How much milk do cows give?

How much milk do cows give?


Cows produce the majority of milk in the world

“The cow is the foster mother of the human race. From the time of the ancient Hindoo to this time have the thoughts of men turned to this kindly and beneficent creature as one of the chief sustaining forces of the human race”W.D. Hoard

Throughout history, cows have produced milk for human sustenance, (even before agriculture was developed). Today cows produce the majority of milk consumed by people. The reason why cows are the number 1 milk source in the world is because they excel at producing milk. They are masters at converting feed sources (not fit for humans), and turning it into a highly nutritious product that we call milk.

If you’ve ever wondered how much milk cows produce, you came to the right place.

The Average Cow

The United States is one of the leading dairy producing countries in the world, and American cows are among the most productive cows in world. The average cow in the U.S. produces about 21,000 lbs. of milk per year, that’s nearly 2,500 gallons a year!

On a daily basis, most cows average about 70 lbs. of milk per day, or about 8 gallons per day. 8 gallons is about 128 glasses of milk per day.

Interestingly, a herd of 800 cows can produce a large tanker truckload of milk each day. Over a year, that would be about 20 million lbs. of milk or 2.3 million gallons of milk.


How much milk do cows give

**Productivity of the average cow in select countries. Amount of pounds of milk produced in one year**

Milk production records

Cows are getting better at producing milk every year. Records are being broken all the time about how much milk cows can give. It’s really quite amazing how much cows have improved over the years.

By the time you read this, there may be a new record. But in order to illustrate how much milk the top cows can give, this is an interesting story.

According to a news report, a cow in Wisconsin produced 72,000 lbs. of milk in a year, or about 8,000 gallons of milk in a year. To produce that much milk, it means that the cow had to produce about 23 gallons of milk each day. (source)

The average cow produces 70 lbs. of milk

**The average cow produces 70 lbs. of milk per day, or about 8 gallons. Compare that to a top record holding cow that produces 23 gallons per day**

Variables affecting milk production

The amount of milk produced by dairy cows can be affected by a wide variety of variables. The key to dairy farming successfully is to minimize the impact of these variables. The following are some things that impact milk production:

  • Feeding – What the cow eats is the largest factor affecting production. If she isn’t eating enough energy or protein her milk production will decline. Changing feed sources will also affect the cow’s milk production. Any change in her daily meal will affect milk production until the cows re-adjusts to the new feed.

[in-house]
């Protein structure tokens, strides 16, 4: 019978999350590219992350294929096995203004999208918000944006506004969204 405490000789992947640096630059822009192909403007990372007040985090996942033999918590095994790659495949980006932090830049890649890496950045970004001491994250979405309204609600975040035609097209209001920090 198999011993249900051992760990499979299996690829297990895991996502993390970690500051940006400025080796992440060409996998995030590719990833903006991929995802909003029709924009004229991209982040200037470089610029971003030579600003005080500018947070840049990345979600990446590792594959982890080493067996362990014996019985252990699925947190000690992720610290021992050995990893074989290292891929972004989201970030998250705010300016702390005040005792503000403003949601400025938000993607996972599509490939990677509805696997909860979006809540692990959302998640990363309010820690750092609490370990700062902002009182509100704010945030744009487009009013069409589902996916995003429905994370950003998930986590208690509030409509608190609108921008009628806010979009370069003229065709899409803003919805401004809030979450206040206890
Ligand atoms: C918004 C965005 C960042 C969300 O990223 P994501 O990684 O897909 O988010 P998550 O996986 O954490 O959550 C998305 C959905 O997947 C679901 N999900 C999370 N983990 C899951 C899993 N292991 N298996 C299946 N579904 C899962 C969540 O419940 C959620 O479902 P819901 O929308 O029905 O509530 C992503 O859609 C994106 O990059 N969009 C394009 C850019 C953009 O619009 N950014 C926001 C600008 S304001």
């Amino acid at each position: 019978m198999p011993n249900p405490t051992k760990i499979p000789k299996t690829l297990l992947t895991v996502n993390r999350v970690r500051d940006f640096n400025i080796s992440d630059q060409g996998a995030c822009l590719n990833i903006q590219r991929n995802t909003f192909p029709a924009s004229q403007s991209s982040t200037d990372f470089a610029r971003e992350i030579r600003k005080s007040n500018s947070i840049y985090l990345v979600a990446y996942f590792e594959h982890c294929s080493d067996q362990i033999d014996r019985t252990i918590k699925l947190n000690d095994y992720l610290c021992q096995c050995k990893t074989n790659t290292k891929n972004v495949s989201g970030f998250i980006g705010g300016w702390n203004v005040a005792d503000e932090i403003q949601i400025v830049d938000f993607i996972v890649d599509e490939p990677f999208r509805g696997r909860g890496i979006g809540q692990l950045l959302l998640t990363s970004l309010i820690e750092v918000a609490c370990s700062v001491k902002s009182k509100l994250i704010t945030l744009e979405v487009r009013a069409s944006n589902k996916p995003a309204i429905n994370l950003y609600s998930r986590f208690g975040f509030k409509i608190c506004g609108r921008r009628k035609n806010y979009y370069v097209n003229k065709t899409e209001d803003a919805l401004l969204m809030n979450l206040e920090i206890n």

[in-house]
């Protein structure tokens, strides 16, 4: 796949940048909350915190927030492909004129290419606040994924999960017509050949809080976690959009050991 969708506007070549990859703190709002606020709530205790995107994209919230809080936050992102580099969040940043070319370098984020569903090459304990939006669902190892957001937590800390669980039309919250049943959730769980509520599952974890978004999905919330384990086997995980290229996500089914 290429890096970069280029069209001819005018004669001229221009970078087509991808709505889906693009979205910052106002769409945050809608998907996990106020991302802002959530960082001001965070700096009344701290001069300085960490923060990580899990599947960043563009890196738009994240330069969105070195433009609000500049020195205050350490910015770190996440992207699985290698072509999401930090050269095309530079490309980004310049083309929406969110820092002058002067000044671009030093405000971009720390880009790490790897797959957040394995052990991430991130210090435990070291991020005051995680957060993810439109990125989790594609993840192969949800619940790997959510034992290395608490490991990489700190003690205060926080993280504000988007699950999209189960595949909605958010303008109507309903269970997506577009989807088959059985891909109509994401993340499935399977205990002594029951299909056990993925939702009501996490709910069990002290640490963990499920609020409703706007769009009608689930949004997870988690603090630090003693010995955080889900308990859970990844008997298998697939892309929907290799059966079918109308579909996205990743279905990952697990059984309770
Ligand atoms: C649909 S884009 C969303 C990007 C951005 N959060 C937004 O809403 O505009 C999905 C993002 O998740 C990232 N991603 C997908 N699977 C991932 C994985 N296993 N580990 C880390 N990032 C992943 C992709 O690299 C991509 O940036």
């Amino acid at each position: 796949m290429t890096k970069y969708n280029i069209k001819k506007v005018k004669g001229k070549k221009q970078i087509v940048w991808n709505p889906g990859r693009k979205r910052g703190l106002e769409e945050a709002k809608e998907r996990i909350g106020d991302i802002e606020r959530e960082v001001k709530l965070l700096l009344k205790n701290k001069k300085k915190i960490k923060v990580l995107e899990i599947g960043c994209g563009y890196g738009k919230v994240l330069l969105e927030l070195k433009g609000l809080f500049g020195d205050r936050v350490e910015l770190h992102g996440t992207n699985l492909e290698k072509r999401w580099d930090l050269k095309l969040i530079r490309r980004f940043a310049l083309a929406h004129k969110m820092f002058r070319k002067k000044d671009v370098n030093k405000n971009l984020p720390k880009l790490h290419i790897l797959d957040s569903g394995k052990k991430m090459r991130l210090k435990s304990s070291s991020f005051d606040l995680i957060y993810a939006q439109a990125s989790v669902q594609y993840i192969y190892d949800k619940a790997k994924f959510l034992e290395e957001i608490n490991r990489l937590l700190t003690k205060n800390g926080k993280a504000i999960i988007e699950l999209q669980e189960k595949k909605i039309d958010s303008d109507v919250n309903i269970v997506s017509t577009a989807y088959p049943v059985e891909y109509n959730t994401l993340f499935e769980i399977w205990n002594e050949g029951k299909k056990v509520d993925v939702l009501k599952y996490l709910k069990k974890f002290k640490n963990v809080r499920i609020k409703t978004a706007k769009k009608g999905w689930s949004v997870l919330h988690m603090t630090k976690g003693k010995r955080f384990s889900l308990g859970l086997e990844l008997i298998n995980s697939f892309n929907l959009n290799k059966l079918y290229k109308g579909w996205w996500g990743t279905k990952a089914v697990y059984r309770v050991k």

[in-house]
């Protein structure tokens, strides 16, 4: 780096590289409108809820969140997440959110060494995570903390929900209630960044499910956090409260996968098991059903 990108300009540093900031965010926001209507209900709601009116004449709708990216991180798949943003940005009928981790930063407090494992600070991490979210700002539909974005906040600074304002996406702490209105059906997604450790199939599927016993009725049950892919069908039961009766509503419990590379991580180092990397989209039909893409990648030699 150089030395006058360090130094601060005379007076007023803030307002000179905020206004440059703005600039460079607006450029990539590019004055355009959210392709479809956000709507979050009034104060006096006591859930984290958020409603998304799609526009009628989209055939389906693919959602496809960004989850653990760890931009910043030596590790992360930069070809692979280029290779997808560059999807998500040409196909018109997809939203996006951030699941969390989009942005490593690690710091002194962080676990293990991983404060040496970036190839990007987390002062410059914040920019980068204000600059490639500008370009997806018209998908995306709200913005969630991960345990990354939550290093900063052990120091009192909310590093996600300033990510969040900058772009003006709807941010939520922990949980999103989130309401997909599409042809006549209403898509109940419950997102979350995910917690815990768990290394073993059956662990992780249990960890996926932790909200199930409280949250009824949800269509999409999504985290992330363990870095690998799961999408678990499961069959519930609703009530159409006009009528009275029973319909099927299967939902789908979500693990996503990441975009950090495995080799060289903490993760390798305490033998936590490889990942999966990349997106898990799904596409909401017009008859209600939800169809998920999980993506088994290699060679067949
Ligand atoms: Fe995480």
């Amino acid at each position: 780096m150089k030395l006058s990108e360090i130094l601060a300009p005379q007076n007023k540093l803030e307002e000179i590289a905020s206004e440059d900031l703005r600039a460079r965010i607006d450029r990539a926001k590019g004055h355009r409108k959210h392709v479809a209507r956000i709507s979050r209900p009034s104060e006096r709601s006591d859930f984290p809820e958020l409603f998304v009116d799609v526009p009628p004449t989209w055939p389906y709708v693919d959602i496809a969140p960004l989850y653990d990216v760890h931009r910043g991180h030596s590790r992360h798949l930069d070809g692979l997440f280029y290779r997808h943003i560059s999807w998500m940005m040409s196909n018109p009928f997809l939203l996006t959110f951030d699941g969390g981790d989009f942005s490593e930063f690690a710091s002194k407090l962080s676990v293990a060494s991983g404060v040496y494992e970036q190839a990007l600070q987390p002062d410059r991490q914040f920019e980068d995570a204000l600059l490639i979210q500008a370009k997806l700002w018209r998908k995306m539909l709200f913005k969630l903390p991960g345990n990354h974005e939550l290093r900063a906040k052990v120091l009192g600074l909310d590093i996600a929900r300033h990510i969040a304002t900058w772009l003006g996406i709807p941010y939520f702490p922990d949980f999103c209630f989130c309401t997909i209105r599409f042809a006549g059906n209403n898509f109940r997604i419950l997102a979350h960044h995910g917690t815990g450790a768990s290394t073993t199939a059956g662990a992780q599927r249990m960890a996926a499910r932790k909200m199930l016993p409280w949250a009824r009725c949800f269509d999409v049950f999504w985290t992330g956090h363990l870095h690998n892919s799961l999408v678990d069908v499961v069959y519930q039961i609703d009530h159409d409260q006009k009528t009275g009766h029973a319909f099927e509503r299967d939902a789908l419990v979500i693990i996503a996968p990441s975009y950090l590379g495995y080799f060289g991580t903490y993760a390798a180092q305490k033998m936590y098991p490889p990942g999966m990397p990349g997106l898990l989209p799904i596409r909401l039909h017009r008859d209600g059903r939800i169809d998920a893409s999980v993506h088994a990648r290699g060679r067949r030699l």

• Genetic Potential – The genetics of the cow plays a role in how much milk she can produce. If the cow is the daughter of a high producing cow, she will be more likely to produce a lot of milk due to her genetic predisposition towards milk production.
  • Weather – Sudden weather changes can stress the cows causing a decrease in milk production. Hot weather will also stress the cows out mostly because the cows will eat less. Eating less feed causes the cows to drop in milk production, so farmers emphasise keeping cows comfortable and cool during summer months
  • Stage of Production – When the cow has her calf, she will begin to produce milk. Over time, the cow’s milk production will peak, then slowly drop off. Eventually, the cow will dry up.
  • Age of the cow – As a cow gets older, they become much better at producing milk. Most cows reach their maximum milk production after they finished growing. A cow will keep growing until she is 3-4 years old.

Tracking Milk Production

On our farm, we use technology to track our cow’s milk production daily. The milking machine will record each cow’s milk output in real-time. Through the system, we can determine which cows are the top producers and which are the low producers.

**The milk machines track milk production on a daily basis for each cow**

This knowledge helps us feed the cows better. By understanding the cow’s milk output, we can group them accordingly and feed them according to their dietary needs. If a cow is producing a large amount of milk, we can feed her more energy and nutrients to support that milk production. If a cow is not producing much milk, we can feed her less energy or she will gain too much weight.